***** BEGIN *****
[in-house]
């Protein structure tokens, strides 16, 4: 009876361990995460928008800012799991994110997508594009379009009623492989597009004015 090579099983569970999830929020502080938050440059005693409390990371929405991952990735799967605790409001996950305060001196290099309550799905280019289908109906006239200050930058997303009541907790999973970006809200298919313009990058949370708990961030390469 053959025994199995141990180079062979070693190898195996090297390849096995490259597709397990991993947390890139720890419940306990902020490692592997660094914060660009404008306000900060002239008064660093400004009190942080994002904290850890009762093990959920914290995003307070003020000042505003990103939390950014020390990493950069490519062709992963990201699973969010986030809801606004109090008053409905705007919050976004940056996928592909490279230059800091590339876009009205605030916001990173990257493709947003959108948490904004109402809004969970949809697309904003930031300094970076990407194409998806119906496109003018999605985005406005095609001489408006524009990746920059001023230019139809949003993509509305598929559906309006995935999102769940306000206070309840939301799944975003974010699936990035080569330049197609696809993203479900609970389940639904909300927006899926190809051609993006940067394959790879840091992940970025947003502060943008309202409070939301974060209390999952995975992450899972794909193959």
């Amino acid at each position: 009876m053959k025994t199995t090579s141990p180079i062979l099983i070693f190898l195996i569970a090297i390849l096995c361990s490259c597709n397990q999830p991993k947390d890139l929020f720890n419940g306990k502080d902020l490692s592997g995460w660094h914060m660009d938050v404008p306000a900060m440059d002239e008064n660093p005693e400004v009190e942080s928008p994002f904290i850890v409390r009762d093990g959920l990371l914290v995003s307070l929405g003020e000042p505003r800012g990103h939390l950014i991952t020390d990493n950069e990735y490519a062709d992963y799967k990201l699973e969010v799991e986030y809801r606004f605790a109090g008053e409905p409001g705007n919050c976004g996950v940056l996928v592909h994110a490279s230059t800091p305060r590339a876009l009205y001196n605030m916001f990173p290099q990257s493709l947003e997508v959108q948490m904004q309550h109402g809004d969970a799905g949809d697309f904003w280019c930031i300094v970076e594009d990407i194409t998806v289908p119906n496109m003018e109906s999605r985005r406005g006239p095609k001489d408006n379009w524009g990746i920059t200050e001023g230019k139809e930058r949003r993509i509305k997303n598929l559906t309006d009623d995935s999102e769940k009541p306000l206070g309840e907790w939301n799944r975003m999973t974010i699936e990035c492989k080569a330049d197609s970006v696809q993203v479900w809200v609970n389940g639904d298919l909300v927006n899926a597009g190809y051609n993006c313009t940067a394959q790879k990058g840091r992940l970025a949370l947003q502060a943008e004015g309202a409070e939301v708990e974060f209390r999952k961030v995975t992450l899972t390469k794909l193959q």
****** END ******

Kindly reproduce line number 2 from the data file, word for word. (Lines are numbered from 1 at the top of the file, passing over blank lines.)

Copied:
């Protein structure tokens, strides 16, 4: 009876361990995460928008800012799991994110997508594009379009009623492989597009004015 090579099983569970999830929020502080938050440059005693409390990371929405991952990735799967605790409001996950305060001196290099309550799905280019289908109906006239200050930058997303009541907790999973970006809200298919313009990058949370708990961030390469 053959025994199995141990180079062979070693190898195996090297390849096995490259597709397990991993947390890139720890419940306990902020490692592997660094914060660009404008306000900060002239008064660093400004009190942080994002904290850890009762093990959920914290995003307070003020000042505003990103939390950014020390990493950069490519062709992963990201699973969010986030809801606004109090008053409905705007919050976004940056996928592909490279230059800091590339876009009205605030916001990173990257493709947003959108948490904004109402809004969970949809697309904003930031300094970076990407194409998806119906496109003018999605985005406005095609001489408006524009990746920059001023230019139809949003993509509305598929559906309006995935999102769940306000206070309840939301799944975003974010699936990035080569330049197609696809993203479900609970389940639904909300927006899926190809051609993006940067394959790879840091992940970025947003502060943008309202409070939301974060209390999952995975992450899972794909193959």